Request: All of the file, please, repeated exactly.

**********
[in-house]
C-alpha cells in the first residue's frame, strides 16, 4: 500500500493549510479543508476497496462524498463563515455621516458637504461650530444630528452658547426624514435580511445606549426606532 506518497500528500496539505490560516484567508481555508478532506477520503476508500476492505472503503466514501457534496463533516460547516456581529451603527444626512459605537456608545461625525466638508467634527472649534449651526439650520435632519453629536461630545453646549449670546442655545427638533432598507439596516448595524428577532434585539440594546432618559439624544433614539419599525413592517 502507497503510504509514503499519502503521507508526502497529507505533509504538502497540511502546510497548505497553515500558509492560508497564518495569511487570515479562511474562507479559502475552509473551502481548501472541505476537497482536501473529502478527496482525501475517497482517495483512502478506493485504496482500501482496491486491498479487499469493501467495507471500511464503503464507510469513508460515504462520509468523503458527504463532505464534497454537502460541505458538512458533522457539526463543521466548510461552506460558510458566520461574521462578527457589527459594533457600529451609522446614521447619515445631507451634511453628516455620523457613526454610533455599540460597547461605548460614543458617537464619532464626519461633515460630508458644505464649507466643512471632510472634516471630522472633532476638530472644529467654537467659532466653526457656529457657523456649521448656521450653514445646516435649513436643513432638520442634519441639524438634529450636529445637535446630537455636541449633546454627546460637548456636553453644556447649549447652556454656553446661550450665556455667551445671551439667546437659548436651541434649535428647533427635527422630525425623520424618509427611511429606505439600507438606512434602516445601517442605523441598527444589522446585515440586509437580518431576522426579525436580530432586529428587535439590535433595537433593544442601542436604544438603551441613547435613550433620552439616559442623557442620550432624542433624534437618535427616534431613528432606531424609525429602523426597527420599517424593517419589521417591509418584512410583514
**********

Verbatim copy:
[in-house]
C-alpha cells in the first residue's frame, strides 16, 4: 500500500493549510479543508476497496462524498463563515455621516458637504461650530444630528452658547426624514435580511445606549426606532 506518497500528500496539505490560516484567508481555508478532506477520503476508500476492505472503503466514501457534496463533516460547516456581529451603527444626512459605537456608545461625525466638508467634527472649534449651526439650520435632519453629536461630545453646549449670546442655545427638533432598507439596516448595524428577532434585539440594546432618559439624544433614539419599525413592517 502507497503510504509514503499519502503521507508526502497529507505533509504538502497540511502546510497548505497553515500558509492560508497564518495569511487570515479562511474562507479559502475552509473551502481548501472541505476537497482536501473529502478527496482525501475517497482517495483512502478506493485504496482500501482496491486491498479487499469493501467495507471500511464503503464507510469513508460515504462520509468523503458527504463532505464534497454537502460541505458538512458533522457539526463543521466548510461552506460558510458566520461574521462578527457589527459594533457600529451609522446614521447619515445631507451634511453628516455620523457613526454610533455599540460597547461605548460614543458617537464619532464626519461633515460630508458644505464649507466643512471632510472634516471630522472633532476638530472644529467654537467659532466653526457656529457657523456649521448656521450653514445646516435649513436643513432638520442634519441639524438634529450636529445637535446630537455636541449633546454627546460637548456636553453644556447649549447652556454656553446661550450665556455667551445671551439667546437659548436651541434649535428647533427635527422630525425623520424618509427611511429606505439600507438606512434602516445601517442605523441598527444589522446585515440586509437580518431576522426579525436580530432586529428587535439590535433595537433593544442601542436604544438603551441613547435613550433620552439616559442623557442620550432624542433624534437618535427616534431613528432606531424609525429602523426597527420599517424593517419589521417591509418584512410583514